Assign Specific Tasks

One of the ways to help students use their mobile devices appropriately is to assign meaningful work at the outset of a class period.

Lavaca's Owen, for example, ­regularly presents a problem for students to work on as soon as they enter the classroom each day. Students do this "bell work" as she takes attendance. When students find an answer to the problem, they text it, along with supporting evidence, to Owen's e-mail address. To ease the management burden a flood of daily texts from students can create, she set up her account to automatically sort these messages into corresponding folders for each class section. That way, she's encouraging students to use texting in ways that support learning without overwhelming her inbox.

Another way Owen keeps students focused is by posting specific questions on her class Facebook page for them to answer. She also allows students to read each other's responses and assist peers as needed.

Find the Right Tool

Mobile phones and game consoles have come a long way, but they still lack the functionality of a notebook. Indeed, some assignments simply don't work as well on a handheld device as they do on a computer.

Owen found that logical questions work better than computational ones. The computational questions are simply too difficult to express in text form, she says, and are best presented on paper or via an inter­active whiteboard or tablet PC.

It's also important to remember that phone and gaming console functionality can vary widely. As such, effectively integrating these tools into the teaching and learning experience often requires appealing to the lowest common denominator. Sometimes, that means breaking students into small groups so they can share more powerful devices. What's most ­important, she insists, is finding ways to advance the ­desired learning ­outcome rather than simply finding ways for students to use the devices.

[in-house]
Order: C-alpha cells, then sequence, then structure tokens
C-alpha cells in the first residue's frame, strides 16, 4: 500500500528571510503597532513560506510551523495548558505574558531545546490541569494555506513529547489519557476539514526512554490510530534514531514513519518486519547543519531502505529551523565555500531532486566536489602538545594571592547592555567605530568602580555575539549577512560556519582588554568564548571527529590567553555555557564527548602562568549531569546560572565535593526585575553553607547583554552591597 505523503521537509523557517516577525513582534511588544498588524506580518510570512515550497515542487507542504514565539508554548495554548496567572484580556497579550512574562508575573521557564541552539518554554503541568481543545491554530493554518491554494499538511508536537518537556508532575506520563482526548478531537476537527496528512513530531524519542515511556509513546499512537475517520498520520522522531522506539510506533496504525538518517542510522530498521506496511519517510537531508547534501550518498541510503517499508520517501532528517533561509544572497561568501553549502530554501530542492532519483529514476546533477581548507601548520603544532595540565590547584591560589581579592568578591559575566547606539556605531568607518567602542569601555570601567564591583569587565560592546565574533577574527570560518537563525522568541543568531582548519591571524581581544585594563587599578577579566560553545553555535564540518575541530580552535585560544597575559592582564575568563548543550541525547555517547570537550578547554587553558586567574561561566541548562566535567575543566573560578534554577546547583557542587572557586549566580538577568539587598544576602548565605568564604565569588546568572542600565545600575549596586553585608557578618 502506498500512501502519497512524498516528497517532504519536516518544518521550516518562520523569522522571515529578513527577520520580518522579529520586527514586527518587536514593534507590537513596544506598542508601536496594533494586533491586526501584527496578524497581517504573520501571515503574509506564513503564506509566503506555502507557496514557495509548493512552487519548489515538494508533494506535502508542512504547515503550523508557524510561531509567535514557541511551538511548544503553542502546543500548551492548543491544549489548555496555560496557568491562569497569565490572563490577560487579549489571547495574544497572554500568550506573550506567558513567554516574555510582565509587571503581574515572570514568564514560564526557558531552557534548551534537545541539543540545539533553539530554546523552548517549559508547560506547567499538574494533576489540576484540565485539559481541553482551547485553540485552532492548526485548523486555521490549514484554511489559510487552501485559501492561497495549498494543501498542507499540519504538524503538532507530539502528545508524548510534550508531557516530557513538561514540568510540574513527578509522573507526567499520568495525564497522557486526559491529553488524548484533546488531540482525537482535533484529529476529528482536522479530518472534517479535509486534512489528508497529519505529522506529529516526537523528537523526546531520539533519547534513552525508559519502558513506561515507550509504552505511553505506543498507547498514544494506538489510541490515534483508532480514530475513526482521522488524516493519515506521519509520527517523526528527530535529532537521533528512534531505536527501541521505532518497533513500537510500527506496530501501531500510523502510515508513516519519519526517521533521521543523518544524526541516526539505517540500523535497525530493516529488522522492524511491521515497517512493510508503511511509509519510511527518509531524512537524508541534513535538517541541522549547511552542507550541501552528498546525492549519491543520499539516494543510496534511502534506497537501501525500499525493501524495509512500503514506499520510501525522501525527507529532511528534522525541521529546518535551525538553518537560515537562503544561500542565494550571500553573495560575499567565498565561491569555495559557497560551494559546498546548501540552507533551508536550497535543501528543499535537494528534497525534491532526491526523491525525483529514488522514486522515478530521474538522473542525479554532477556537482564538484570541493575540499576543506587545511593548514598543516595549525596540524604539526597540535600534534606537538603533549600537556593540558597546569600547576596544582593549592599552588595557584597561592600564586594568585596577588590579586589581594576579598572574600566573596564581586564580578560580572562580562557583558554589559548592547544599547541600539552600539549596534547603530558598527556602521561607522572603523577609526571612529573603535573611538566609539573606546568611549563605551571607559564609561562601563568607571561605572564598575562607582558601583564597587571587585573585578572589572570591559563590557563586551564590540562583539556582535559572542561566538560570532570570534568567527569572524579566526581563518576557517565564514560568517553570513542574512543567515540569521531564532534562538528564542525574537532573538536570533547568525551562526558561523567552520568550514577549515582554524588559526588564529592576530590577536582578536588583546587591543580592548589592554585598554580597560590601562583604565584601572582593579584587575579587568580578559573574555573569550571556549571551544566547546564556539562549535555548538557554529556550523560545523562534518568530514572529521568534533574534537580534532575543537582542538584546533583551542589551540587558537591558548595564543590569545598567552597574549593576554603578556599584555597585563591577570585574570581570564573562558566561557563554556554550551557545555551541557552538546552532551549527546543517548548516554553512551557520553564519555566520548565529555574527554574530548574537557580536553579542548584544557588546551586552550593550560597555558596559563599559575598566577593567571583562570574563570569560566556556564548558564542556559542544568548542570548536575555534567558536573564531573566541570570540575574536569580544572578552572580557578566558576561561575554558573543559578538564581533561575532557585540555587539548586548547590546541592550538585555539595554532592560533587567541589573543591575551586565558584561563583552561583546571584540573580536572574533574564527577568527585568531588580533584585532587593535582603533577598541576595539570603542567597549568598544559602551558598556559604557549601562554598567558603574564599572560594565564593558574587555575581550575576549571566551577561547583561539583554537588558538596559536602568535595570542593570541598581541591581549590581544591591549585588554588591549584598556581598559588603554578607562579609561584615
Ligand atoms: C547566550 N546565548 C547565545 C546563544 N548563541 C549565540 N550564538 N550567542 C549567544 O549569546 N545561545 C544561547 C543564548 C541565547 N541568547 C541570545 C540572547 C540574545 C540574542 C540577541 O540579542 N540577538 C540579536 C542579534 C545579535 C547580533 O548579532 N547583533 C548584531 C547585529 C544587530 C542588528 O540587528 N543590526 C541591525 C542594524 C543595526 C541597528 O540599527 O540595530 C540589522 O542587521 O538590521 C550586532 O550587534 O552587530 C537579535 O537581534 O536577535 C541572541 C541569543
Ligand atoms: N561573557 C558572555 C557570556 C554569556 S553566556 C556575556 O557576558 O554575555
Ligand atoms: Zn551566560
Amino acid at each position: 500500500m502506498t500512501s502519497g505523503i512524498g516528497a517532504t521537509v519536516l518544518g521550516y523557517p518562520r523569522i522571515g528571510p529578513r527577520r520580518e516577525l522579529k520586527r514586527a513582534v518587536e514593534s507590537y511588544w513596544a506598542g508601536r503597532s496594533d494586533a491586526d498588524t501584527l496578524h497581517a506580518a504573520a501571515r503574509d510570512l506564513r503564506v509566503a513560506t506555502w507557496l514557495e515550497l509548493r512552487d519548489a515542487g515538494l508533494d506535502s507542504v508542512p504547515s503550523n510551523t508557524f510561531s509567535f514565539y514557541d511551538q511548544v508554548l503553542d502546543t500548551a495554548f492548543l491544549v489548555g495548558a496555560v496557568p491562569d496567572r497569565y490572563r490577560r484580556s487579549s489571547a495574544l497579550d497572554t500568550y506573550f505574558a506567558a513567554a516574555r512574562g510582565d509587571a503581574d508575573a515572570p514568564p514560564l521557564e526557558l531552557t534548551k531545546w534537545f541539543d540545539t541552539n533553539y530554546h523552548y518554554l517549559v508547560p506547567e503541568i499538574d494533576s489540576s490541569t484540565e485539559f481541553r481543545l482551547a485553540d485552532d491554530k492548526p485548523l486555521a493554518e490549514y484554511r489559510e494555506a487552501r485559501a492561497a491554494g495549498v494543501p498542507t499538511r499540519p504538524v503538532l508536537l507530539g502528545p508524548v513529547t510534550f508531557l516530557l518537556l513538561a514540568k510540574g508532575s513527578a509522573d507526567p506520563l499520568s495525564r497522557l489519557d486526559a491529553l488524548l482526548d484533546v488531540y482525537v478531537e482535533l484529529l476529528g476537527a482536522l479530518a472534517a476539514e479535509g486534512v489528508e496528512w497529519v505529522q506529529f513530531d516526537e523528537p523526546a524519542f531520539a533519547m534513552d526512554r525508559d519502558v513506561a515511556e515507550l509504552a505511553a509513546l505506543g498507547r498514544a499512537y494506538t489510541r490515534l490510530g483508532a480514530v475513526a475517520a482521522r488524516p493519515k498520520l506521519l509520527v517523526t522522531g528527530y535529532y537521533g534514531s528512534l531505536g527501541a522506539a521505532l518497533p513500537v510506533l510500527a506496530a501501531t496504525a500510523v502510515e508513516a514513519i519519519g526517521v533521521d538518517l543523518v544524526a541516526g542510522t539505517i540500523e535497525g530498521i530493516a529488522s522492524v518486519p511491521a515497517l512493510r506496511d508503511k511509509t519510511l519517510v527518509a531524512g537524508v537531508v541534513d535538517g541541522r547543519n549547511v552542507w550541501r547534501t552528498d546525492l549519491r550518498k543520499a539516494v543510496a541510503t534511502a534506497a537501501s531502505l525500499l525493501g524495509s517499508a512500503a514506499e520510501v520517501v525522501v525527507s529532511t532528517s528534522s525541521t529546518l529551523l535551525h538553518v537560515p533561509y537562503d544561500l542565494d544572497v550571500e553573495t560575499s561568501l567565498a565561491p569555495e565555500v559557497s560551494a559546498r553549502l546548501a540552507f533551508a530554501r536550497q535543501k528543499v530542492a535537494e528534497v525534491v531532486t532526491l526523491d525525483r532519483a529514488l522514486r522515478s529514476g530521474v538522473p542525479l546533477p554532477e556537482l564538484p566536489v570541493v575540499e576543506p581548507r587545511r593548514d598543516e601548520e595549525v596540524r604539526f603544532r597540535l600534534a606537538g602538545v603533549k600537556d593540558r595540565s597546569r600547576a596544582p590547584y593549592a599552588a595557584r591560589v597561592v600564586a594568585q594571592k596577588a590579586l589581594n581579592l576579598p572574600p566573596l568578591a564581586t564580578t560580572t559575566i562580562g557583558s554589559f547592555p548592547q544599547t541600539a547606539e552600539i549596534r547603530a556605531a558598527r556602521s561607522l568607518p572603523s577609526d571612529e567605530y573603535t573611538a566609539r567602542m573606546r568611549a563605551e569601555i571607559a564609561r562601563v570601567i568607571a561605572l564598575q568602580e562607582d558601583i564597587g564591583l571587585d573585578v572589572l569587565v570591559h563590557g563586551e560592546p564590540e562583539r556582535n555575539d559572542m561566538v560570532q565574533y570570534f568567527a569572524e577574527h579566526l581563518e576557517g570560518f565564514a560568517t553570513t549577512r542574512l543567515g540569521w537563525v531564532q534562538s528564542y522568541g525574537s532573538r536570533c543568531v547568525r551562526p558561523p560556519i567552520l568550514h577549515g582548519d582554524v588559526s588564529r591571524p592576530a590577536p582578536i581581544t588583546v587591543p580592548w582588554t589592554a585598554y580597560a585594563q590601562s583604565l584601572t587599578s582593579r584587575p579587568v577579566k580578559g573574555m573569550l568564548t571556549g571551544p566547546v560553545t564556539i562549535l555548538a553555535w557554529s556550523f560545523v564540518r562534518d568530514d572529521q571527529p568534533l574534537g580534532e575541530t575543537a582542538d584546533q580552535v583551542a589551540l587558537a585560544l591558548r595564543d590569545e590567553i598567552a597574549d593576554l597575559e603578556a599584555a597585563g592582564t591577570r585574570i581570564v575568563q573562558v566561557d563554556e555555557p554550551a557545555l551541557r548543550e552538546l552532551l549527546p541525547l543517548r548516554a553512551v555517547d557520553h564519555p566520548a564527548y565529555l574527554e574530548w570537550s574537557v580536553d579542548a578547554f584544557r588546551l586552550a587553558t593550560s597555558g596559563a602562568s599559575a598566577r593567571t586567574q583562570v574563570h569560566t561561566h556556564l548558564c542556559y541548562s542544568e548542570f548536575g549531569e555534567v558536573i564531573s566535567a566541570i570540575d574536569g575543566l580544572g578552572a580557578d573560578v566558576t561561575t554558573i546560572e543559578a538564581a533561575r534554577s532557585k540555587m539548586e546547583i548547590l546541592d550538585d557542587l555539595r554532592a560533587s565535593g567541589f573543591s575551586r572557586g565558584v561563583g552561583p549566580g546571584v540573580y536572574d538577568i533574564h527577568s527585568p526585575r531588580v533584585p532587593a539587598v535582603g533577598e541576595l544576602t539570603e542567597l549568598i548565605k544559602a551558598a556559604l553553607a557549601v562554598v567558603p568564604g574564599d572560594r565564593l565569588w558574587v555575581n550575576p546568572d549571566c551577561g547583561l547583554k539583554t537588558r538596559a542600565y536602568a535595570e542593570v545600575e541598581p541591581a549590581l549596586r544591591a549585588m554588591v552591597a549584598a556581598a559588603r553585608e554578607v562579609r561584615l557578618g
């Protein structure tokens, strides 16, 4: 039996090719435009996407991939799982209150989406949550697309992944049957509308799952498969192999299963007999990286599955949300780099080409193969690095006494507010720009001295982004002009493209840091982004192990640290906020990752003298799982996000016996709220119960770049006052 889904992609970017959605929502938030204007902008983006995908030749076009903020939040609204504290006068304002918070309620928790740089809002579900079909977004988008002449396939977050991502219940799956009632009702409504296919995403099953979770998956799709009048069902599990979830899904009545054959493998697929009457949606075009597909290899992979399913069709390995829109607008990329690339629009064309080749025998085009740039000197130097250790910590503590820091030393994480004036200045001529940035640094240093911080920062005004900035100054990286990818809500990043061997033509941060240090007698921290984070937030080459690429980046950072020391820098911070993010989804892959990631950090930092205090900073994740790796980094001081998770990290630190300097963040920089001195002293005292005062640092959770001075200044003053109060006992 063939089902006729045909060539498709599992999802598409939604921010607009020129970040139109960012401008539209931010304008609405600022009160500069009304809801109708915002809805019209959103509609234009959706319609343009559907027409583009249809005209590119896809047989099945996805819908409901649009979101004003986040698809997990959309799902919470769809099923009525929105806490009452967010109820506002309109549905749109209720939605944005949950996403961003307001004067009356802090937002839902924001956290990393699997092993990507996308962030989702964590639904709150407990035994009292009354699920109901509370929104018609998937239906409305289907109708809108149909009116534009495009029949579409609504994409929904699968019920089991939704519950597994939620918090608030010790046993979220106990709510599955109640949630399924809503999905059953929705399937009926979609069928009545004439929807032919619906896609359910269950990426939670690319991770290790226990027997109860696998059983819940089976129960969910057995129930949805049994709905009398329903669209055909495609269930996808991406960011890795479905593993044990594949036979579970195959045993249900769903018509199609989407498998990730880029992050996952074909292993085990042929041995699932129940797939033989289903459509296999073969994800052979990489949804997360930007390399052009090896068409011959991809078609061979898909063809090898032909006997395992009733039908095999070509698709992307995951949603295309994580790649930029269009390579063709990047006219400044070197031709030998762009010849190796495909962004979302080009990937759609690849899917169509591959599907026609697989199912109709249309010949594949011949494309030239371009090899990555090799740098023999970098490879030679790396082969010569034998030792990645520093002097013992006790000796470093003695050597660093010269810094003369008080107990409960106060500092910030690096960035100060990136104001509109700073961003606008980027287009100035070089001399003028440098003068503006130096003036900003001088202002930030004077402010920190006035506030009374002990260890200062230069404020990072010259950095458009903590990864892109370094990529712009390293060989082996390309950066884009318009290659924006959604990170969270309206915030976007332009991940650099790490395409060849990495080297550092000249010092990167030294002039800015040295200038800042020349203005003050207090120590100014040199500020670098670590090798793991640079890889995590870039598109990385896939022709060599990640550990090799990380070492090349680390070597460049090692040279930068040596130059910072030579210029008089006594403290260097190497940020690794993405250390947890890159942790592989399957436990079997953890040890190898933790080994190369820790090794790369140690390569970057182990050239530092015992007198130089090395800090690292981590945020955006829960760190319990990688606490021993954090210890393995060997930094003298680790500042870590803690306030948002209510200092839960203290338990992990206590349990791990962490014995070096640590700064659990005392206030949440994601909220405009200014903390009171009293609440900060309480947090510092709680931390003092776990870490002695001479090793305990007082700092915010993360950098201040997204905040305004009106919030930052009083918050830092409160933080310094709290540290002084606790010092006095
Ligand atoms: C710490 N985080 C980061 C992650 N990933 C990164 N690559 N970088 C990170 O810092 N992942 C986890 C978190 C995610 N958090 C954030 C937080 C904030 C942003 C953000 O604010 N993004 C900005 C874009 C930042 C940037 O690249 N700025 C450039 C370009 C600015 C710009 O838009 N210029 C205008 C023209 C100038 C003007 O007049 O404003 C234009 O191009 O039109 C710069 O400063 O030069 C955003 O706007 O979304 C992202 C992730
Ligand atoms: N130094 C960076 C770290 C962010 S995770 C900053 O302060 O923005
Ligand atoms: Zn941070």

Be Flexible

Mobile computing devices change all the time, and it can be hard to keep up. Educators shouldn't be afraid to ask students for new ideas about how to best meet learning objectives. That may mean adapting to new tools or taking advantage of additional features on existing tools.

Tools such as Socrative, for ­example, have made it easier to turn students' phones into classroom "clickers." Facebook "Like" pages often facilitate more effective class discussions than Facebook "Groups" because of the "Insight" statistics they generate. (Such statistics can help teachers track how often students visit, how far their messages reach and who else is following the discussion.) Owen says she's always looking for the "next new thing" to engage students.

The Bottom Line

What, exactly, are students doing on their phones? And how can that be converted into meaningful learning? These questions aren't as backward as they might seem.

Owen recently told me the story of a student who is repeating geometry. The student passed the course this year, as did others who had previously struggled. When asked how having the ability to use her mobile device in class had affected her learning experience, the student said that she was no longer focusing on texts and Facebook status updates from friends throughout the day. The reason: She was too busy using SMS and Facebook on her phone for classwork.

Jun 25 2012